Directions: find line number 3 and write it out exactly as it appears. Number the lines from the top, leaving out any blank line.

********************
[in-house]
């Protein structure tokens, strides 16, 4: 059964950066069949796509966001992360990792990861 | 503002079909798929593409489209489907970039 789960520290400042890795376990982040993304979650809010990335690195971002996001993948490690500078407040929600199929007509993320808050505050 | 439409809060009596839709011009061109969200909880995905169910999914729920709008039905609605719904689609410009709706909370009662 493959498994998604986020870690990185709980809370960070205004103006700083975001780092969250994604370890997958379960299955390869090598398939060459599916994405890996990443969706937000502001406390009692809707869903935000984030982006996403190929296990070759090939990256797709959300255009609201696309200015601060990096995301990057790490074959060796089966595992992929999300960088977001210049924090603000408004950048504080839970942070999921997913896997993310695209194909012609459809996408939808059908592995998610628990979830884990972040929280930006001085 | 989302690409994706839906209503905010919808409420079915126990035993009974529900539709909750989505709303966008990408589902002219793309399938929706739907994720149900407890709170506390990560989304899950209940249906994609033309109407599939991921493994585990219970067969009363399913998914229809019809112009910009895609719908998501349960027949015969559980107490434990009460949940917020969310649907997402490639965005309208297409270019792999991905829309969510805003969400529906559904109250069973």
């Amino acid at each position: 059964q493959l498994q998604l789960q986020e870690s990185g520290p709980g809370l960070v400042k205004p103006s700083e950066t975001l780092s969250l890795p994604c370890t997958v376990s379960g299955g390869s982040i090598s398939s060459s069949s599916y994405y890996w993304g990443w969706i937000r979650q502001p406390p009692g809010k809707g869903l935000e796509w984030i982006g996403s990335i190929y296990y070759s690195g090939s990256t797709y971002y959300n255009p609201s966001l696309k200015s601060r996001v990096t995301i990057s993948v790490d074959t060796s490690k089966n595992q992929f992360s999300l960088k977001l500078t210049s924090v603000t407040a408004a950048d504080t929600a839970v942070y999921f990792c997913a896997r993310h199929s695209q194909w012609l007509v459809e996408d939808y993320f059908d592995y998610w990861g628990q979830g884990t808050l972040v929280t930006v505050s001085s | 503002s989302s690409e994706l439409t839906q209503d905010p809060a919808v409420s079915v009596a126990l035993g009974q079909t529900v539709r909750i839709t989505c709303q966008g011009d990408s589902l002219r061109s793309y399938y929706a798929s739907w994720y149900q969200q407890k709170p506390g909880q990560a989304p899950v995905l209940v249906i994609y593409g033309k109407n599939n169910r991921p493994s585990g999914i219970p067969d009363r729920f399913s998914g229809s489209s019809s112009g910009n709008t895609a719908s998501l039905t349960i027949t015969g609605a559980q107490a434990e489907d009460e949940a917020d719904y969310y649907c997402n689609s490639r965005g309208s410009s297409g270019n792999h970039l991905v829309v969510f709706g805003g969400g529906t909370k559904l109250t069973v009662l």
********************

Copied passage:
């Amino acid at each position: 059964q493959l498994q998604l789960q986020e870690s990185g520290p709980g809370l960070v400042k205004p103006s700083e950066t975001l780092s969250l890795p994604c370890t997958v376990s379960g299955g390869s982040i090598s398939s060459s069949s599916y994405y890996w993304g990443w969706i937000r979650q502001p406390p009692g809010k809707g869903l935000e796509w984030i982006g996403s990335i190929y296990y070759s690195g090939s990256t797709y971002y959300n255009p609201s966001l696309k200015s601060r996001v990096t995301i990057s993948v790490d074959t060796s490690k089966n595992q992929f992360s999300l960088k977001l500078t210049s924090v603000t407040a408004a950048d504080t929600a839970v942070y999921f990792c997913a896997r993310h199929s695209q194909w012609l007509v459809e996408d939808y993320f059908d592995y998610w990861g628990q979830g884990t808050l972040v929280t930006v505050s001085s | 503002s989302s690409e994706l439409t839906q209503d905010p809060a919808v409420s079915v009596a126990l035993g009974q079909t529900v539709r909750i839709t989505c709303q966008g011009d990408s589902l002219r061109s793309y399938y929706a798929s739907w994720y149900q969200q407890k709170p506390g909880q990560a989304p899950v995905l209940v249906i994609y593409g033309k109407n599939n169910r991921p493994s585990g999914i219970p067969d009363r729920f399913s998914g229809s489209s019809s112009g910009n709008t895609a719908s998501l039905t349960i027949t015969g609605a559980q107490a434990e489907d009460e949940a917020d719904y969310y649907c997402n689609s490639r965005g309208s410009s297409g270019n792999h970039l991905v829309v969510f709706g805003g969400g529906t909370k559904l109250t069973v009662l």